85 Yet, other respondents did not believe protected areas particip ated in the development of the country; one because they are only beneficial to the animals and plants that live there, and the other one because we dont have adequate technology to extract their benefits, in reference to timber and non-timber forest products. These two respondents were highly educated members of local and national stakeholder groups land users and politicians, respectively of strong influence in the correspondi ng decision making processes. Similarly, the concept of biological connectivity was favored by the majority, except three respondents. When I mentioned that scientists rec ognized advantages and disadvantages of biological corridors as a conservation tool, th e notion that Central America was a natural connection between the continents and wildlife movements were n eeded to maintain ecological functions of protected areas pr evailed over the possible disadvant ages of biological corridors among most respondents. However, there was more discrepancy of opinions about the feasibility of bio-friendly land-use practi ces. While 69 respondents believed practices such as forestry, agroforestry, best-management conservation practices for agriculture, a nd ecotourism were both socially and economically feasible,12 responde nts thought such practices were economically sound but had social limitations related to low educational levels and prevailing ways of agricultural practices ; eight respondents believed bio-friend ly land-use practices were neither socially nor economically feasible, and five respondents thought they were socially viable but could not compete in current non-sustainable markets. Sources of MBCP Information Sixty four respondents first heard about MBCP from interpersonal channels, of which 73% were national and 27% were lo cal. Of the 64 respondents 27 were journalists; 22, politicians, and 15, land users. Throughout th e life of the Project, most re spondents (58) received MBCP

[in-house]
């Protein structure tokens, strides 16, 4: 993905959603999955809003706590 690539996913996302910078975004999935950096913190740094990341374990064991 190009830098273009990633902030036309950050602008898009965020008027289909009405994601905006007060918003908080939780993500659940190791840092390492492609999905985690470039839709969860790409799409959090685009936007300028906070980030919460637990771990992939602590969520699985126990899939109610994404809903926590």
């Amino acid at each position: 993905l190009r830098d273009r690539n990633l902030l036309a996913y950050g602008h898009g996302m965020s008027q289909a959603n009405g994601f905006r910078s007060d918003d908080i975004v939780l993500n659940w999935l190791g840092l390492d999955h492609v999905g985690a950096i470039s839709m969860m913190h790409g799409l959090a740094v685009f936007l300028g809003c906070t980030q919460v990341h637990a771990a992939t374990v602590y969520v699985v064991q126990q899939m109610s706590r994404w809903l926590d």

86 information from interpersonal channels and ma ss media, 17 from interpersonal channels only and nine received information fr om mass media only (Figure 3-1). Figure 3-1. Reported sources of MBCP info rmation throughout the life of the project Numbers on top of bars represent the number of re spondents receiving information from corresponding sources. Although many respondents recalled some MBCP media products, very few could provide the actual source. A common remark was I think I heard on TV/radio or I think I read it in a newspaper, without providing the name of the source or context of the information. However, most of those who mentioned an interpersonal channel provided an am ple description of the event, including when and where it took place. MBCP interpersonal channels, such as workshops, seminars, and contact with project pe rsonnel, were the most frequently cited source of information (52), followed by MBCP documents (50) and written press articles (48). MBCP documents were mainly distributed during MBCP meetings, but were also publicly available by Internet and in libraries of environmental government offices. Eight respondents obtained MBCP documents from other sources than proj ect workshops. In general, respondents had a


87 very good impression of the quality of the inform ation in MBCP documents, particularly of maps, which were regarded as simple, clear and informative. When asked about how MBCP could improve communication with stakeholder groups, 65 respondents mentioned that dir ect contact with them or th eir groups by means of more workshops or project personnel was best; seven pref erred a written or other specialized channel, such as printed or digital documents, designe d to meet the stakeholder groups needs and knowledge levels. Only 59 respondents offere d an opinion about how to improve MBCP communication with the public ; 33 of them favored addressing the local public of priority sites, rather than massive national campaigns, due to th e lack of local actions implementing biological connectivity. Journalists all from national media (24) preferred media campaigns, but six suggested local personal contac t; land users and politicians favored personal communication with local stakeholders with no differences between national and lo cal groups, although locals were less likely to provide an opinion (Table 3-4).